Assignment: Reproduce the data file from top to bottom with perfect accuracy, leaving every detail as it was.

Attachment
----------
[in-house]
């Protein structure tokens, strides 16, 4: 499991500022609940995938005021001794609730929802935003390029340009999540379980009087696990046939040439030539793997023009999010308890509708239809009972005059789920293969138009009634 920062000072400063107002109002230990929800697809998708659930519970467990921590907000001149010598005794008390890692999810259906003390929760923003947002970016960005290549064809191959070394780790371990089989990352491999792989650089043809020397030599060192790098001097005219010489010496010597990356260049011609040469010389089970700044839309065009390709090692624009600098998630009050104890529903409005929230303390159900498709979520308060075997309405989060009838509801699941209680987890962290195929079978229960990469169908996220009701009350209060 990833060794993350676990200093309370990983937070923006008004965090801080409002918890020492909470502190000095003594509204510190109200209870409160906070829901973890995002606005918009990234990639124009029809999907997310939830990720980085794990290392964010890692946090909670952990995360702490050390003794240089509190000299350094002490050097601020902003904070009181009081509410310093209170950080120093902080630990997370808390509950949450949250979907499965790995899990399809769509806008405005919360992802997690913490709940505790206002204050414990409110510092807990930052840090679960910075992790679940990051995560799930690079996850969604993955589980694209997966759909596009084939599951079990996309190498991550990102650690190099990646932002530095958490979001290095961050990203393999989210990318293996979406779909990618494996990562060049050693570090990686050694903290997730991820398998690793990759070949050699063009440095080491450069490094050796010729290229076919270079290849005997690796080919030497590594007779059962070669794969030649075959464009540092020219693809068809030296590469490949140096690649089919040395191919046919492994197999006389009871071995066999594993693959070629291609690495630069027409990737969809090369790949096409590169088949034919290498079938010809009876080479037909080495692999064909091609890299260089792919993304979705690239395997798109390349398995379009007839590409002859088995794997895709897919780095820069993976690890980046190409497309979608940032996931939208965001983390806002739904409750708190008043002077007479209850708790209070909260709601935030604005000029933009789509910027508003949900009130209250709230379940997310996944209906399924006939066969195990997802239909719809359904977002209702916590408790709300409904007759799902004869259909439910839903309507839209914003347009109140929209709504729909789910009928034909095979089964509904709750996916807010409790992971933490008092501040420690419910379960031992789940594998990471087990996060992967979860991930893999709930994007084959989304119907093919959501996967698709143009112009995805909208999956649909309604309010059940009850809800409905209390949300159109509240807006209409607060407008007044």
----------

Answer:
[in-house]
């Protein structure tokens, strides 16, 4: 499991500022609940995938005021001794609730929802935003390029340009999540379980009087696990046939040439030539793997023009999010308890509708239809009972005059789920293969138009009634 920062000072400063107002109002230990929800697809998708659930519970467990921590907000001149010598005794008390890692999810259906003390929760923003947002970016960005290549064809191959070394780790371990089989990352491999792989650089043809020397030599060192790098001097005219010489010496010597990356260049011609040469010389089970700044839309065009390709090692624009600098998630009050104890529903409005929230303390159900498709979520308060075997309405989060009838509801699941209680987890962290195929079978229960990469169908996220009701009350209060 990833060794993350676990200093309370990983937070923006008004965090801080409002918890020492909470502190000095003594509204510190109200209870409160906070829901973890995002606005918009990234990639124009029809999907997310939830990720980085794990290392964010890692946090909670952990995360702490050390003794240089509190000299350094002490050097601020902003904070009181009081509410310093209170950080120093902080630990997370808390509950949450949250979907499965790995899990399809769509806008405005919360992802997690913490709940505790206002204050414990409110510092807990930052840090679960910075992790679940990051995560799930690079996850969604993955589980694209997966759909596009084939599951079990996309190498991550990102650690190099990646932002530095958490979001290095961050990203393999989210990318293996979406779909990618494996990562060049050693570090990686050694903290997730991820398998690793990759070949050699063009440095080491450069490094050796010729290229076919270079290849005997690796080919030497590594007779059962070669794969030649075959464009540092020219693809068809030296590469490949140096690649089919040395191919046919492994197999006389009871071995066999594993693959070629291609690495630069027409990737969809090369790949096409590169088949034919290498079938010809009876080479037909080495692999064909091609890299260089792919993304979705690239395997798109390349398995379009007839590409002859088995794997895709897919780095820069993976690890980046190409497309979608940032996931939208965001983390806002739904409750708190008043002077007479209850708790209070909260709601935030604005000029933009789509910027508003949900009130209250709230379940997310996944209906399924006939066969195990997802239909719809359904977002209702916590408790709300409904007759799902004869259909439910839903309507839209914003347009109140929209709504729909789910009928034909095979089964509904709750996916807010409790992971933490008092501040420690419910379960031992789940594998990471087990996060992967979860991930893999709930994007084959989304119907093919959501996967698709143009112009995805909208999956649909309604309010059940009850809800409905209390949300159109509240807006209409607060407008007044």